The Hateful Eight

Sam: WHAT? A MOVIE DISCUSSION POST? Yes, dear readers, we are doing your favorite discussion format, but this time, about a movie. I know, it’s exciting. What’s more exciting is that it’s about a good movie, and a movie you might actually want to see. Today’s topic shall be Quentin Tarantino’s eighth film (as the credits so helpfully remind you), The Hateful Eight. We both saw this movie in OMG NECESSARY CINEPHILIACASM 70mm, and we have a blog, therefore we are qualified to tell you all about this extremely Tarantino-y movie.

Emily: It might have been the most Tarantino-y movie ever and that’s saying something because it’s not like he ever makes anything that’s not very much him. It was so good and I want to see it again. The 70mm was pretty gorgeous, though, so I think I’m going to be angry every time I see it when it’s not in 70mm.

Sam: No, no, don’t be angry, just think wistfully of seeing it all giant on the screen and settle in with contentment for the talky, bloody ride. Before we jump to spoilers/an actual reasonable, full discussion of the movie, it’s worth noting: this movie is recommended and you should go see it. Provided you know what you’re getting into, but you should know what Tarantino is by now, and this is that.

Note: after the jump THERE SHALL BE SPOILERS. YOU HAVE BEEN WARNED.
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Tomorrowland

tomorrowlandTomorrowland: not as saccharine as it could have been! Feel free to use that on the DVD cover, Tomorrowland marketers.

I knew nothing about the plot of the movie going in, but I knew from a podcast that was largely making fun of it that there was going to be a lot of earnestness and “Dreaming can solve everything!” So mostly I was waiting for it to be too sappy, or put too much faith in, well, faith and hope. But it wasn’t!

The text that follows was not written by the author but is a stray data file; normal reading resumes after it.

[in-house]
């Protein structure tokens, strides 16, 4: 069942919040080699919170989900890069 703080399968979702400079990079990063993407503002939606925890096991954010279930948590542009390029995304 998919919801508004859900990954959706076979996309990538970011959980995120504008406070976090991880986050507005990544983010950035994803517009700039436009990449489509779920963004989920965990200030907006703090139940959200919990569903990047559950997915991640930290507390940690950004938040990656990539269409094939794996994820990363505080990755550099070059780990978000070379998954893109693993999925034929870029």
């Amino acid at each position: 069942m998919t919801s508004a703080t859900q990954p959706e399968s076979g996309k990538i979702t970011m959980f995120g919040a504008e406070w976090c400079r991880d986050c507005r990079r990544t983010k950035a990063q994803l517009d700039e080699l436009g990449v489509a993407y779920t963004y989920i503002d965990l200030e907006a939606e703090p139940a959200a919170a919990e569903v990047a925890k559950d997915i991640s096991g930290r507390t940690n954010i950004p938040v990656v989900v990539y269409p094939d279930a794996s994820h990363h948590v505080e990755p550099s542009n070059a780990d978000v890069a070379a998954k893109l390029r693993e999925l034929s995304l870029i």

I mean, that’s not to say that it’s not still very PG, in a way that probably all PG movies feel like and I’m just not used to it because I don’t see very many of them. The premise of the movie is kind of “We can save the world by having good ideas and being really inventive!” Which, I suppose, is true, but it’s a very varnished kind of representation of that. But I’d still rather have Disney showing people of legitimately varied backgrounds–men, women, all colors, and all ages–contributing meaningfully to The Future than, well, not that. Continue reading

Ex Machina

ex-machina-posterEx Machina, a reasonably slick, reasonable interesting sci-fi movie about the plausibility and applicability of artificial intelligence, raises one very important question: shouldn’t all sci-fi movies have spontaneous choreographed dance breaks in the middle?

The answer, of course, is yes. The answers to other questions raised by the movie are more nebulous, questions like “Did this reclusive, slightly nutty billionaire of a Google-like corporation (Oscar Isaac) actually create artificial intelligence?” “Will the very smart programmer (Domhnall Gleason)who may or may not have been randomly selected to evaluate the AI (Alicia Vikander, as the robot) determine that it passes a Turing test?” “What happens if the AI passes?” and, naturally, “What happens if it doesn’t?” Continue reading